Should-Read: The end of the second volume of Sidney Blumenthal's Political Life of Abraham Lincoln: Sidney Blumenthal: Wrestling With His Angel: The Political Life of Abraham Lincoln Vol. II, 1849-1856: "When [Lincoln] hurtled on a train to Bloomington for the founding of the Illinois Republican Party on May 29, 1856, it was a familiar trip to a place he had visited many times to practice the law...
...the home of his friends David Davis and Jesse Fell.
But this time the uproar of events heralded his entrance. On May 21, [Senator] David Atchison led an army of nearly one thousand pro-slavery Missourians under a red banner inscribed “Southern Rights” into the free state town of Lawrence to ransack it. The next day, in the Senate, while Charles Sumner sat writing at his desk, Congressman Preston Brooks of South Carolina battered him with a cane, nearly killing him, in retribution for Sumner’s mocking of Brooks’s cousin, Senator Andrew Butler, patriarch of the F Street Mess, in his speech entitled “Crime Against Kansas.” Two days later, on May 24, along Pottawatomie Creek in Kansas, John Brown and his band of volunteers hacked five pro-slavery men to death....
Lincoln’s political education was long, but the moment of Lincoln’s awakening from his political slumber was sudden. In early 1855, traveling the county court circuit, staying overnight in a boardinghouse, his discussion with a former judge and fellow lawyer, T. Lyle Dickey, a conservative Old Whig, went on deep into the night.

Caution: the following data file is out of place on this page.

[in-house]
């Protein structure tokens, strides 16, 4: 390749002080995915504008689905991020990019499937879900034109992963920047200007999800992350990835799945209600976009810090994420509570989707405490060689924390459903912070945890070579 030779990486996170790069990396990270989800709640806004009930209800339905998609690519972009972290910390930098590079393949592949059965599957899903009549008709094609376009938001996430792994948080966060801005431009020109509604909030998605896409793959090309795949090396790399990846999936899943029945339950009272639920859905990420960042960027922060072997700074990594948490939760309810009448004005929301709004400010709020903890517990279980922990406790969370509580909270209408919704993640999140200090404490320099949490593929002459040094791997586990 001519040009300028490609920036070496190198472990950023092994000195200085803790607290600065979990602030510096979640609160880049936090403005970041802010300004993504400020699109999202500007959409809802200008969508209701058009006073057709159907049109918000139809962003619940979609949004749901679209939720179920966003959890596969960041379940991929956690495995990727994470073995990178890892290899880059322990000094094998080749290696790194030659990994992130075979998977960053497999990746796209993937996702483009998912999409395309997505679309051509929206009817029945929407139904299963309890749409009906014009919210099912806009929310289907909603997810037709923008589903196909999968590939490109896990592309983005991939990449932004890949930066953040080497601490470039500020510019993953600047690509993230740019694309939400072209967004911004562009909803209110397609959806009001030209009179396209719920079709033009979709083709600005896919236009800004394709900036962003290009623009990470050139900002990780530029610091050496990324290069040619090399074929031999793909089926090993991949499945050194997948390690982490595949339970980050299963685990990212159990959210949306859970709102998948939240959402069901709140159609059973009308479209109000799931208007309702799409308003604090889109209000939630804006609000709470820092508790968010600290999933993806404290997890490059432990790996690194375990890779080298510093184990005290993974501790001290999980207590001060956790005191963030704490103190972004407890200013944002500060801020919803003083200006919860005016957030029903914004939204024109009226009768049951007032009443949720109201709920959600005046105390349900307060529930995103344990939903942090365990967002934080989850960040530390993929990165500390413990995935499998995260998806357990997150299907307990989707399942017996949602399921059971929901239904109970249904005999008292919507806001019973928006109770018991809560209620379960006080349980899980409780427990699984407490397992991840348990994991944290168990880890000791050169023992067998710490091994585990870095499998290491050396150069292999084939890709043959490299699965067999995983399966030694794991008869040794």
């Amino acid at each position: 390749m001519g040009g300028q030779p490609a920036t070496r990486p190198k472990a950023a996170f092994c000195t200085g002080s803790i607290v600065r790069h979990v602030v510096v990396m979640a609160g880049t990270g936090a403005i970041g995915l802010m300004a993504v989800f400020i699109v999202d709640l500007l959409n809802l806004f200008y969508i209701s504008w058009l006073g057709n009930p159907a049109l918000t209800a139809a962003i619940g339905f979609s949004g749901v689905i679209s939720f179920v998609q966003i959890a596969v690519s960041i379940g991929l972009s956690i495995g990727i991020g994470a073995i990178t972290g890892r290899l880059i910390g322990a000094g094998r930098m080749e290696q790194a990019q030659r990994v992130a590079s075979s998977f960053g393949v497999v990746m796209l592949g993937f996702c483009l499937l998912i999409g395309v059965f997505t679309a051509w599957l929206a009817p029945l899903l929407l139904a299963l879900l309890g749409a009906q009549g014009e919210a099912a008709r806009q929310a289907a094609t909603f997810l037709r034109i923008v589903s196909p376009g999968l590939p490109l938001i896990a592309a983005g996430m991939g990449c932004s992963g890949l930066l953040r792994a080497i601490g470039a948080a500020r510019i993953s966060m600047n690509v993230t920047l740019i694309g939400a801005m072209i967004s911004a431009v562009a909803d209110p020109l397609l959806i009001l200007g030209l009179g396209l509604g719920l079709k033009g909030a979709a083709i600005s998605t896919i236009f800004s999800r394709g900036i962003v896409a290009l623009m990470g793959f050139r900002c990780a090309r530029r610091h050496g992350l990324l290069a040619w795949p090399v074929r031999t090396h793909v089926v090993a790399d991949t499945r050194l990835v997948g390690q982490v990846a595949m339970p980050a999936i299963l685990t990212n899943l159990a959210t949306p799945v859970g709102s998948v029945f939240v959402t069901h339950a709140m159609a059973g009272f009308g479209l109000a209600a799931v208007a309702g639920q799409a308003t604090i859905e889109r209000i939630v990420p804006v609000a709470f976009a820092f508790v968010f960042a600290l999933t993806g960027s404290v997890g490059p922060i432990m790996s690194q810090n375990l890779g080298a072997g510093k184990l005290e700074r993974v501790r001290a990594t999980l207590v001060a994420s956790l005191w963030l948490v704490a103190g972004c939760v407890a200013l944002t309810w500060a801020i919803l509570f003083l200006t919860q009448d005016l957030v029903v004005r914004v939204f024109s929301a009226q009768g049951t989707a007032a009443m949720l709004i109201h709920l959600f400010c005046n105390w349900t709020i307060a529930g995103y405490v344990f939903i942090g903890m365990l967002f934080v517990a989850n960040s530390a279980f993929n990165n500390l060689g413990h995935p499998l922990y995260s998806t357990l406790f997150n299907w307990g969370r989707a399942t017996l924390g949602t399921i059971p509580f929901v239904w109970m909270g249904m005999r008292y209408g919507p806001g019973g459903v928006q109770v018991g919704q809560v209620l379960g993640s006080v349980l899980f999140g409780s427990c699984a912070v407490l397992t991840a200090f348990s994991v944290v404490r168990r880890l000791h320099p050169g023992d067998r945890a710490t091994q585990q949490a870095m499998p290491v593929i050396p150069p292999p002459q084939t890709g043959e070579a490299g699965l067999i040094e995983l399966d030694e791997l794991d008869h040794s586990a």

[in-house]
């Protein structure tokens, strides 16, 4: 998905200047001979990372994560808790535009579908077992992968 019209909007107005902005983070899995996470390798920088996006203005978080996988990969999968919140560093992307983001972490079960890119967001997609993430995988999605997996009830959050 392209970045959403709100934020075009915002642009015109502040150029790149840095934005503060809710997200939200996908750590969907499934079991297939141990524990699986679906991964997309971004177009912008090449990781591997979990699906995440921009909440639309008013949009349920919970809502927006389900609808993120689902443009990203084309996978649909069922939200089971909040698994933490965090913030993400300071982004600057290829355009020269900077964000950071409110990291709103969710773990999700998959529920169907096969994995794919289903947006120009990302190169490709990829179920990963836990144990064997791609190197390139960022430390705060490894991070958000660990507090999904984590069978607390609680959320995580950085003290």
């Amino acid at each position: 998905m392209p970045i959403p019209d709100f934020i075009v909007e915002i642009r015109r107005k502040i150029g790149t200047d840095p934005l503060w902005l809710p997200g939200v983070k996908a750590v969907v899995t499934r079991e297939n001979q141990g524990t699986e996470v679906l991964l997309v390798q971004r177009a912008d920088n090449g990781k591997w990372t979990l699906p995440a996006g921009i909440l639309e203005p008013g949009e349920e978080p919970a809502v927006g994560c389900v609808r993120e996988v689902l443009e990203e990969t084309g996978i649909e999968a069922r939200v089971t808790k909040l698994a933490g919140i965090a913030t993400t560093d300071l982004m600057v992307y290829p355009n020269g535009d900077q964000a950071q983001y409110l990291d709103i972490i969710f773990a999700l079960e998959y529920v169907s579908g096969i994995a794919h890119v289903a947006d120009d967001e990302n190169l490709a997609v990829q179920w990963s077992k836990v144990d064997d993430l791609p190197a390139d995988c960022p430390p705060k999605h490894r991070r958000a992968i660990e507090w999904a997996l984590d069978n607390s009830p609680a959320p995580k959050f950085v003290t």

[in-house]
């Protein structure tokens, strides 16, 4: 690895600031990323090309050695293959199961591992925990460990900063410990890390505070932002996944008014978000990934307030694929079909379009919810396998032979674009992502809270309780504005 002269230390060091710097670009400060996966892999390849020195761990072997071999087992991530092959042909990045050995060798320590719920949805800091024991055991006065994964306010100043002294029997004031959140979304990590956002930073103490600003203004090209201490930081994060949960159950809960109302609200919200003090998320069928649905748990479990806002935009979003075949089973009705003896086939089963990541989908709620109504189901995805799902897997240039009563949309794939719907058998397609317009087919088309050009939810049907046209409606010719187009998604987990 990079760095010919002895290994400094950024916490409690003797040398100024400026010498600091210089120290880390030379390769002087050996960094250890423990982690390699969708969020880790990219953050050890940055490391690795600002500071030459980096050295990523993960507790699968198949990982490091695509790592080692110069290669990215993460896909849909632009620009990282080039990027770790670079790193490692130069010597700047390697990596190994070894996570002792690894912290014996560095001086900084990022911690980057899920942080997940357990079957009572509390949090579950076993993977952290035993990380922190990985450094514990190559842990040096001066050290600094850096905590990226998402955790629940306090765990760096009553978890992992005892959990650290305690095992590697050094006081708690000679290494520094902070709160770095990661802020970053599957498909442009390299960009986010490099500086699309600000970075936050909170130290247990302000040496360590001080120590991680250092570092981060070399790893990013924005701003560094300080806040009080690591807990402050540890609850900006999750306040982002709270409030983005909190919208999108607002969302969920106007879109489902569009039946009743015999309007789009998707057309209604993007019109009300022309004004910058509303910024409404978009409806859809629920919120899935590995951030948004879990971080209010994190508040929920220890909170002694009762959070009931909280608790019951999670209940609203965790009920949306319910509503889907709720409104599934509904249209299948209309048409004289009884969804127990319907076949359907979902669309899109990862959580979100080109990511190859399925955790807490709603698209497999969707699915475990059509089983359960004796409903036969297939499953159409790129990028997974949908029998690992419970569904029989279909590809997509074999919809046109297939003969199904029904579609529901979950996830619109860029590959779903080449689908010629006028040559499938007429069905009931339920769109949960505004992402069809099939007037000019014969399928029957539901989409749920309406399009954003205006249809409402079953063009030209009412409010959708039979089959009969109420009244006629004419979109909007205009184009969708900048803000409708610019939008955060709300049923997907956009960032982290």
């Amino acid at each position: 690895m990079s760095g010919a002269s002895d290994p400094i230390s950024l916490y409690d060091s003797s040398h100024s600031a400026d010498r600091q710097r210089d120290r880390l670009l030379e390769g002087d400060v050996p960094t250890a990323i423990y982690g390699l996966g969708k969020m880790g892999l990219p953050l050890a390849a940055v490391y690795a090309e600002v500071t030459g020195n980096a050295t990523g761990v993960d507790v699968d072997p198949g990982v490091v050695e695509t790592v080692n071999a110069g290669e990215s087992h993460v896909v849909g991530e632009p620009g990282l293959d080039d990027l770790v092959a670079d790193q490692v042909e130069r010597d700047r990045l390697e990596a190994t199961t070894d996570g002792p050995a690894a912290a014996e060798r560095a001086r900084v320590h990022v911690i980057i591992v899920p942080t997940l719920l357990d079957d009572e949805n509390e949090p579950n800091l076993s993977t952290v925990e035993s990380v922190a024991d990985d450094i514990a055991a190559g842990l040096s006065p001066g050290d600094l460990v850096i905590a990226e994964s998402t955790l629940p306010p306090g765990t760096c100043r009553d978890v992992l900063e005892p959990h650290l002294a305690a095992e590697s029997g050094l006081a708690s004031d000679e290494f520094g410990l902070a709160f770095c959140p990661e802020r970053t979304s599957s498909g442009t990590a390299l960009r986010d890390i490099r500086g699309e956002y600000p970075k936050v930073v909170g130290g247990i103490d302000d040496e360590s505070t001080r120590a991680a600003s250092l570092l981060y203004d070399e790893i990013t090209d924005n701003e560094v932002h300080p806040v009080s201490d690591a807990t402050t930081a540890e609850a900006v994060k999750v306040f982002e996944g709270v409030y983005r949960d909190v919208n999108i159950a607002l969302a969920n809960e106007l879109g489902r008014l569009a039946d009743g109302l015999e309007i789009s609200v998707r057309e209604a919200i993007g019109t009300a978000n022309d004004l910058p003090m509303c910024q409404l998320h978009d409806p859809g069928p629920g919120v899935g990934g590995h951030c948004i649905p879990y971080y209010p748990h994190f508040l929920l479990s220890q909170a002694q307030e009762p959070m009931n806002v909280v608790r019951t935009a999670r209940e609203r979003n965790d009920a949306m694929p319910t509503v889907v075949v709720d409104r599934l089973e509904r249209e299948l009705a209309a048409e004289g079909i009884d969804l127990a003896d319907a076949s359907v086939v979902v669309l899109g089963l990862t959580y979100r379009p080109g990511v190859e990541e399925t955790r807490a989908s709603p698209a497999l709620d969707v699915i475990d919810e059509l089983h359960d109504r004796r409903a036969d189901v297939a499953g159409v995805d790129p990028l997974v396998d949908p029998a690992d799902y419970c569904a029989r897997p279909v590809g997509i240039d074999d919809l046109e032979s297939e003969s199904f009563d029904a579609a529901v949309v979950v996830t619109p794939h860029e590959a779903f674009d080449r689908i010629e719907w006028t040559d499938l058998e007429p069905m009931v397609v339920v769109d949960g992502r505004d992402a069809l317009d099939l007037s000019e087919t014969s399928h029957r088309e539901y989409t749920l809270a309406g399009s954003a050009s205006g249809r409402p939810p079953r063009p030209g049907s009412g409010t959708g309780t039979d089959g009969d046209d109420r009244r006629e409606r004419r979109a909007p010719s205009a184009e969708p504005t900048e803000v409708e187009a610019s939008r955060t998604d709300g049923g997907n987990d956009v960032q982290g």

“Judge Dickey contended that slavery was an institution, which the Constitution recognized, and which could not be disturbed. Lincoln argued that ultimately slavery must become extinct,” recalled another Illinois lawyer, William Pitt Kellogg.
“After a while,” said Dickey, “we went upstairs to bed. There were two beds in our room, and I remember that Lincoln sat up in his nightshirt on the edge of the bed arguing the point with me. At last, we went to sleep. Early in the morning I woke up and there was Lincoln half sitting up in bed.”
“Dickey,” said Lincoln, “I tell you this nation cannot exist half slave and half free.”
“Oh, Lincoln,” replied Dickey, “go to sleep.”
“If a kingdom is divided against itself, that kingdom cannot stand. And if a house is divided against itself, that house will not be able to stand.” MARK 3:24–25